Knitting and other handcrafts are more popular than ever. And it’s thanks in no part to the health benefits you derive from it. The Craft Yarn Council reports that a third of women 25 to 35 now knit or crochet. And now men are starting to join in!
Dr. Herbert Benson, a pioneer in mind-body medicine and author of The Relaxation Response, says that the repetitive action of needlework can induce a relaxed state similar to that associated with meditation and yoga. Once you get beyond the initial learning curve, knitting and crocheting can lower heart rate and blood pressure and reduce harmful blood levels of the stress hormone cortisol.
But unlike meditation, craft activities result in tangible and often useful products that can enhance self-esteem. A good idea is to take pictures of your end products on your phone – look at them to boost your spirits.
Another benefit is that when you’re knitting or doing other hand work, you can’t mindlessly eat – this cuts down on snacking. And if you’re knitting, you can’t smoke! Another health benefit.
I recently knitted a pair of fingerless mitts to keep my hands warm this winter. It felt really good to do something productive in the evening rather than just watch TV!
Many years ago I dislocated my shoulder. I have never experienced pain like that! Think of an ice pick going through your shoulder and then twisting. And then grinding. And then pulling it out a little at a time. And then someone is bashing your shoulder over and over again. That’s the kind of pain. So severe I passed out from it. And then a few days later when I thought it was better, I dislocated it again in my sleep. The doctor said to cut out the aerobics for a while and do other strengthening exercises.
Over time the shoulder got stronger, and I could forget about the dislocations. I lift weights – probably baby weights to many people’s way of thinking, but they’re good for me.
And then a few days ago my shoulder started hurting again. I didn’t think anything of it, but it went on for several days. My mind started to worry at it – what if my shoulder dislocates again. Should I stop working out? Should I stop using weights?
But my brain kicked in and said, “Go easy. It’s not that kind of pain. Yes, it hurts, but the shoulder is not going to dislocate!” And my intelligent brain was right, rather than my panicked brain. I went a little easier, assessed what was going on and moved on. And now my shoulder is fine.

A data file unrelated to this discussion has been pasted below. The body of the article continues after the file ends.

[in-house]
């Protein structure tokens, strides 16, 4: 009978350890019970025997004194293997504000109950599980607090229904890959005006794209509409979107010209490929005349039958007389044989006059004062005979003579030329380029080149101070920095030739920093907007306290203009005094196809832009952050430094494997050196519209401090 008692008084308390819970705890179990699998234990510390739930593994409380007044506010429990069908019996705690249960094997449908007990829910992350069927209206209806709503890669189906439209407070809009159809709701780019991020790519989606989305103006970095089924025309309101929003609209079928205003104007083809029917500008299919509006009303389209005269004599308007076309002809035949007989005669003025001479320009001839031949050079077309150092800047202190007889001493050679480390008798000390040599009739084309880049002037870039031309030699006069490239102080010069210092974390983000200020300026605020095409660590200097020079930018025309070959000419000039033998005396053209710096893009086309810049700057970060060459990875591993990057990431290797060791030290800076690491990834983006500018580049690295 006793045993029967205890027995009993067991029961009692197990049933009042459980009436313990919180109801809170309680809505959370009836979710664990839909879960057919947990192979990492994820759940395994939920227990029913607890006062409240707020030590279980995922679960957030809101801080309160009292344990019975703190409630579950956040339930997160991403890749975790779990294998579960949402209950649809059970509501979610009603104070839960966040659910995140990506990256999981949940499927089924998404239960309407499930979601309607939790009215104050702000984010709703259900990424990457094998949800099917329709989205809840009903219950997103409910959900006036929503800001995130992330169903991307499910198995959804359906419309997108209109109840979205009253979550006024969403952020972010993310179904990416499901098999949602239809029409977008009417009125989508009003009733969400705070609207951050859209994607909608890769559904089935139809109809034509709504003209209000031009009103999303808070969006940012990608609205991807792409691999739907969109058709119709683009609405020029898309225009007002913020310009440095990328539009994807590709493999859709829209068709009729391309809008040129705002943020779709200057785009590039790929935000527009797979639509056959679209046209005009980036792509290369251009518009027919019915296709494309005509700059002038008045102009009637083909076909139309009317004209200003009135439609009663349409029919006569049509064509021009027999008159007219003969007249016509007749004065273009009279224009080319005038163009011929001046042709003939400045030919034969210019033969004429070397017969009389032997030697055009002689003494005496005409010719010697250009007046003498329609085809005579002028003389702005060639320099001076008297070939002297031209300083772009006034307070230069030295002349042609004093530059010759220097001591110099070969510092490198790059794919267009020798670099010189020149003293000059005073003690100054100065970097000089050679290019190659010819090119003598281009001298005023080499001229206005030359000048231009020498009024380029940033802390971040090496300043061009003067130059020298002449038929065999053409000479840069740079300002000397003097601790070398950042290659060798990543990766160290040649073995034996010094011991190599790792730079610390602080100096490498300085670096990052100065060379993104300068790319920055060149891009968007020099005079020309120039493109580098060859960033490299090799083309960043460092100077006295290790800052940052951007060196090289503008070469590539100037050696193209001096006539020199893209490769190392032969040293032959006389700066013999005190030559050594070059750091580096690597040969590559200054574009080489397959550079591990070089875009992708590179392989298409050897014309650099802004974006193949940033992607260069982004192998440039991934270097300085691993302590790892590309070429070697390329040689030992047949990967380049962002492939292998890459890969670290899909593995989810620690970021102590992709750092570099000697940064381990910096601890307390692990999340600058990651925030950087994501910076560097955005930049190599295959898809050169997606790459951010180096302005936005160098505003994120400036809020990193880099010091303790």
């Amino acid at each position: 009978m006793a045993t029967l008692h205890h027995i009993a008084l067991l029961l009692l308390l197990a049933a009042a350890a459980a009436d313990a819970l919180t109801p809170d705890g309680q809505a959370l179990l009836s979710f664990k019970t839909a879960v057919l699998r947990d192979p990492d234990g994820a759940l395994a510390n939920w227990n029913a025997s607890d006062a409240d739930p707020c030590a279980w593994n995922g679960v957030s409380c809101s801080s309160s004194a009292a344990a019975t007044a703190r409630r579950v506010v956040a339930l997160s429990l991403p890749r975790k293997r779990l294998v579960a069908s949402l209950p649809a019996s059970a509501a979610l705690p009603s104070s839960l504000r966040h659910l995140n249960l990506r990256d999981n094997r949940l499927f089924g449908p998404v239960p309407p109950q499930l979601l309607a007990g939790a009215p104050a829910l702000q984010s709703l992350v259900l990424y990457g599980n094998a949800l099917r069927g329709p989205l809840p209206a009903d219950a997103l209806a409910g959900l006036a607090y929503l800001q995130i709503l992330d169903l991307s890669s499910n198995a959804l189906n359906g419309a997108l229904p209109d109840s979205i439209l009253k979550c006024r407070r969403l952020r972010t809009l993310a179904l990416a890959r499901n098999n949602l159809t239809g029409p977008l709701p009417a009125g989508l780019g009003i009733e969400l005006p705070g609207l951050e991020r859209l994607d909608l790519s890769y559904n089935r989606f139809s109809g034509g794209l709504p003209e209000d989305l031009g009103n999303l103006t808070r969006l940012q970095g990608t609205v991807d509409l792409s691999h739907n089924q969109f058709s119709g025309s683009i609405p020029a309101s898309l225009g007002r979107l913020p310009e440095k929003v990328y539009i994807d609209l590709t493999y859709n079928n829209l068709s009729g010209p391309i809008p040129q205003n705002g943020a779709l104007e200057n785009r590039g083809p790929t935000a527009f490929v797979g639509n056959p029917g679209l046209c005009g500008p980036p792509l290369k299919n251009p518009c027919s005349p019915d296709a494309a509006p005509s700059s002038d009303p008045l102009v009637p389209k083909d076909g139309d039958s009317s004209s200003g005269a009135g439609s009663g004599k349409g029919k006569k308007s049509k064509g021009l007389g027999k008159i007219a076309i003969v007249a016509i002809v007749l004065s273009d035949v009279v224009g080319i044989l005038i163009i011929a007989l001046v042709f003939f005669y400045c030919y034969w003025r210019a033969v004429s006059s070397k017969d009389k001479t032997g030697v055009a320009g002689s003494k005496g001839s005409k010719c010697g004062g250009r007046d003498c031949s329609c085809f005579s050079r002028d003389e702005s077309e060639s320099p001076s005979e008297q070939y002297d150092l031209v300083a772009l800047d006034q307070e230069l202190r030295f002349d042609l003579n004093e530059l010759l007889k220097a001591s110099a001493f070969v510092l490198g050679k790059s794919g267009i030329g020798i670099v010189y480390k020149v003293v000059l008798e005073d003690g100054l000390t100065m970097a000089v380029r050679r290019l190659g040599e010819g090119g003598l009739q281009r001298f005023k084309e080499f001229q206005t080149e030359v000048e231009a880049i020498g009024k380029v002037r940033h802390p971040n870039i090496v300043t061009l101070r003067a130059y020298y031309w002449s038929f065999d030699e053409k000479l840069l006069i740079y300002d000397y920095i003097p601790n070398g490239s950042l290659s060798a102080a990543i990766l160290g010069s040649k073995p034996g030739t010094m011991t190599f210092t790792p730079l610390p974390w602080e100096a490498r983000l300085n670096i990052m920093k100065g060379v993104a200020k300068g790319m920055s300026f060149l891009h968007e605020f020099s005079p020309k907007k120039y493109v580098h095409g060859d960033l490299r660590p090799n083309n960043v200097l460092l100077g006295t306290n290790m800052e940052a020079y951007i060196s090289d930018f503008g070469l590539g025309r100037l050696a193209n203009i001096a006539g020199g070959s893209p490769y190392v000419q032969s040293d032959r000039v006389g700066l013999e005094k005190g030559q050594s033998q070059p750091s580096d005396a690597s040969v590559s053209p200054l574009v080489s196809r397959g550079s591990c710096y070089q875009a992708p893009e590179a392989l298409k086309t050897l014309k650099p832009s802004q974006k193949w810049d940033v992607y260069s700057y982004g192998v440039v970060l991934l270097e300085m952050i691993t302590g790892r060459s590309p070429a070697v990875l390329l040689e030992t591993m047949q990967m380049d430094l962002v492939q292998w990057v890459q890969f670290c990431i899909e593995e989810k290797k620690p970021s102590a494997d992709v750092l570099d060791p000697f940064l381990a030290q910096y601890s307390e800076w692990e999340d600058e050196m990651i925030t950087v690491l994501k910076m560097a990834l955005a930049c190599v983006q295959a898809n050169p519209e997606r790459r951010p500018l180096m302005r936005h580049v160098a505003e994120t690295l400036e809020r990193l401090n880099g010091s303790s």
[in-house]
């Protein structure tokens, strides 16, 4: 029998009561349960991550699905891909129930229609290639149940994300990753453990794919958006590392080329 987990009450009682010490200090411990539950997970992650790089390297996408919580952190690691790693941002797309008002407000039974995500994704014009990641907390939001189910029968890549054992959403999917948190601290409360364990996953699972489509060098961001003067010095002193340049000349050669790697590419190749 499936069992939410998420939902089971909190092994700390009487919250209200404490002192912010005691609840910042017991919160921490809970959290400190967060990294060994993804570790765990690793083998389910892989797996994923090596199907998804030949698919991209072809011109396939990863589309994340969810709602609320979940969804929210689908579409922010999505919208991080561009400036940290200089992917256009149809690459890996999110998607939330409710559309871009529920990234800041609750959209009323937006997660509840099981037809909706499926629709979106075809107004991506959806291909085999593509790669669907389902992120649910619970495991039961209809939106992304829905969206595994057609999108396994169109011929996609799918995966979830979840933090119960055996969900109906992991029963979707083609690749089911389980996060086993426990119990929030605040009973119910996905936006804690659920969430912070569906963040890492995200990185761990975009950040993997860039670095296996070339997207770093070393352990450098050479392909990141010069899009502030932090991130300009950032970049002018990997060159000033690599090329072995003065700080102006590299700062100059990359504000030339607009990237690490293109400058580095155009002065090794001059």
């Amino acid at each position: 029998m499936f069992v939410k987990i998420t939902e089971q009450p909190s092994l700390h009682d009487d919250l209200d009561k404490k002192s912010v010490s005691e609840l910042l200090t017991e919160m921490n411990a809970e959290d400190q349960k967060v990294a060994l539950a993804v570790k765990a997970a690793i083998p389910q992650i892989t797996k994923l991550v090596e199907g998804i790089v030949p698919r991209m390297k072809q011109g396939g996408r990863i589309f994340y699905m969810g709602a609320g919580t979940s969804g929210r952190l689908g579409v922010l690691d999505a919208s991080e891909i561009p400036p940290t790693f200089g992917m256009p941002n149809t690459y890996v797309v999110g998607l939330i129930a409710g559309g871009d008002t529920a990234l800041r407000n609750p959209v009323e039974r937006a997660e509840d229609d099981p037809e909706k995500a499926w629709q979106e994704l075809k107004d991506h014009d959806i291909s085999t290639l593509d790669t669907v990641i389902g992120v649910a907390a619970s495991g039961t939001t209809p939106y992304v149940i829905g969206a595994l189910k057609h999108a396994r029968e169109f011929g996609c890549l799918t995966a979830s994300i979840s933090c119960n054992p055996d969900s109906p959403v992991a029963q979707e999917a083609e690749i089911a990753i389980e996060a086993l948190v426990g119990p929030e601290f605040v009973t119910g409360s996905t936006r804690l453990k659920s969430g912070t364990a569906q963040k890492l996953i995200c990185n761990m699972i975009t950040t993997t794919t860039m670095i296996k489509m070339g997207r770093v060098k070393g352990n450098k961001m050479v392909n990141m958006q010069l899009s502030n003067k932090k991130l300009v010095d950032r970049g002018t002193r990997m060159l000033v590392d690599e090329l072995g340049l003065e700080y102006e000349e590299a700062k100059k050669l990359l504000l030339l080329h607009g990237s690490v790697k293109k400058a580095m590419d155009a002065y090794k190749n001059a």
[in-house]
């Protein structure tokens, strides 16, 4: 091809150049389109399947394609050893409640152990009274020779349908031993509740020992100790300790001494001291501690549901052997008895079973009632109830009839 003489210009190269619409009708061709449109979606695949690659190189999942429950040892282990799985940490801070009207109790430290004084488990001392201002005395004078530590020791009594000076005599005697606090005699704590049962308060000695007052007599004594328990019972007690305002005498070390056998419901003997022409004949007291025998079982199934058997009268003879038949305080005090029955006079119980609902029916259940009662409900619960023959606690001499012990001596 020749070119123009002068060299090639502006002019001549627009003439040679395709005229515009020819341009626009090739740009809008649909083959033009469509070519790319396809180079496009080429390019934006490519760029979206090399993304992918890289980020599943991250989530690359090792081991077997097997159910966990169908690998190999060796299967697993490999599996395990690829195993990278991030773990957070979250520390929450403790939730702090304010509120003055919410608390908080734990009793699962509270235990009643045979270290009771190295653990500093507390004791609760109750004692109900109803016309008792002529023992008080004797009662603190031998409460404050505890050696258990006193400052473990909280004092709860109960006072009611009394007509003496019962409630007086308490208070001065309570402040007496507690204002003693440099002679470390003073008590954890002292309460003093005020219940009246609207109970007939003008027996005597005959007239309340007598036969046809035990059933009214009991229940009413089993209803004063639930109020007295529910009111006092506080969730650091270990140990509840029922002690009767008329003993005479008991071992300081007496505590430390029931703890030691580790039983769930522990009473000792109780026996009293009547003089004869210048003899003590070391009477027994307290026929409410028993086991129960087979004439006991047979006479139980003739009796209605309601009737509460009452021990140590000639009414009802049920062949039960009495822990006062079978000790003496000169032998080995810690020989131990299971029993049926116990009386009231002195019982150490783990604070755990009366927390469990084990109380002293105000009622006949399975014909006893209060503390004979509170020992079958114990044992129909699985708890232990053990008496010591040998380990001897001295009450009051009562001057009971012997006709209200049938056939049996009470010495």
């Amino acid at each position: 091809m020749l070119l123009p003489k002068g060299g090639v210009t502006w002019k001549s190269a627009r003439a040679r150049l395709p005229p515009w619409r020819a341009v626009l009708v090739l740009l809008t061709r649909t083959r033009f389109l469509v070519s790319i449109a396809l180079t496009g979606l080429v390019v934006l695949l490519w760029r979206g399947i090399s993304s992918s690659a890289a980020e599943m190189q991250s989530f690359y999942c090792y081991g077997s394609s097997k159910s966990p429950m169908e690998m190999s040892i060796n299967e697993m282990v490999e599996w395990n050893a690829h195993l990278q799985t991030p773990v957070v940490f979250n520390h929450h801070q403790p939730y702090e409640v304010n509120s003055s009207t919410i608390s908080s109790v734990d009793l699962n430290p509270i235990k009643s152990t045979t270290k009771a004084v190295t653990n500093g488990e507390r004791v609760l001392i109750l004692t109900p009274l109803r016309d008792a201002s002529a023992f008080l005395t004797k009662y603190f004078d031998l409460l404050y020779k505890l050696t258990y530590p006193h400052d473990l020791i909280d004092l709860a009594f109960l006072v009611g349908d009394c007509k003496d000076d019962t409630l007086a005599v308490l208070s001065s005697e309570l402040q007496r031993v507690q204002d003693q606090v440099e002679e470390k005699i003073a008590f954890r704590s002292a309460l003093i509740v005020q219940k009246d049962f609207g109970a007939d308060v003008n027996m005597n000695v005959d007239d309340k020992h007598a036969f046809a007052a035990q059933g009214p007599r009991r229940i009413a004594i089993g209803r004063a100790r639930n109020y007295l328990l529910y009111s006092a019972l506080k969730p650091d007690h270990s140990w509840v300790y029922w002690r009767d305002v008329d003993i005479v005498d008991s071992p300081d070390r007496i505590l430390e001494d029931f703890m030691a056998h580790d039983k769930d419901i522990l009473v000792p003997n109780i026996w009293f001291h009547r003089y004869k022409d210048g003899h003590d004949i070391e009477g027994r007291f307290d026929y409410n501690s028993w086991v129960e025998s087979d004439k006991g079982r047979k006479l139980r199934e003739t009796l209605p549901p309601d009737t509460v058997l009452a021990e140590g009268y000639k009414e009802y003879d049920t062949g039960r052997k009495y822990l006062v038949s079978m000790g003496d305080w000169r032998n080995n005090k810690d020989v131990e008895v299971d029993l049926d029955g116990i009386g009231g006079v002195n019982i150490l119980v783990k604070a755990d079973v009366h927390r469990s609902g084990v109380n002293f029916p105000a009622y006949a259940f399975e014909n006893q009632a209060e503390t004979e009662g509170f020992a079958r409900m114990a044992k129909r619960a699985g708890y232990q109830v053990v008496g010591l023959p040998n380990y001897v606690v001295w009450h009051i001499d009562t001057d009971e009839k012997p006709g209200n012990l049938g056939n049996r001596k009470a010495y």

So, the take-away here is to know your body. Know the different kinds of pain that you experience. If something is new and scary, get it seen to. Get to know what muscle soreness is like. You’ll recognize it and move on.
Ordinarily, I advocate following an exercise program for the duration. If it’s a 21 Day program, do it for those 21 days, no excuses! 30 days – ditto! But some days you’re angry at the world and need an outlet before you punch your kids, spouse, dog, mailman… A good kickboxing workout is perfect for those days. If you’re feeling lethargic and almost under the weather, then maybe a yoga practice or Pilates session is the best bet. One day a while ago I felt what seemed like a cold coming on and I did an intense yoga practice. I forgot about how my nose and throat felt and focused on my brain! I felt totally fine at the end of the final pose, Shavasana. Some days I feel flighty and want a super-intense workout to bring me down to earth.
Today I was in a bad mood, so I popped in one of my favorites, Turbo Jam’s Kickin’ Core. There was kicking, punching, work on the stability ball – it had everything I needed! Even some Capoeira for an intense push. All that in 45 minutes! Needless to say, my mood turned around and I was able to face the rest of the day with equanimity. After my shower…
We’re surrounded by our electronics and our devices. There is no escaping the fact that to live successfully in 2016, we need to be plugged into the world around us. It’s how we stay in touch with our friends, how we keep tabs on our kids, know if our flight is on time, how late the bus is going to be, how we get our news.
But once in a while we just need to unplug. Stop the noise. Get some peace back into our lives. Turn off the computer. Turn the phone off. Turn the TV off.
And then we can go about regaining our peace and sanity. Just sit for a few minutes with your eyes closed. Let the thoughts zoom through your mind. Acknowledge them but don’t take any action at all. Then open your eyes and read a book for 15 minutes. Cook your favorite meal without the TV blaring. Play with the dog for a while, or go for a walk with him. Or by yourself. Look at the trees, at the bushes, at the houses. Or just think about the things and people that make you happy.
It’s easy to become immersed in our technological world, but once in a while it’s important to live in our own head and figure out who we are inside.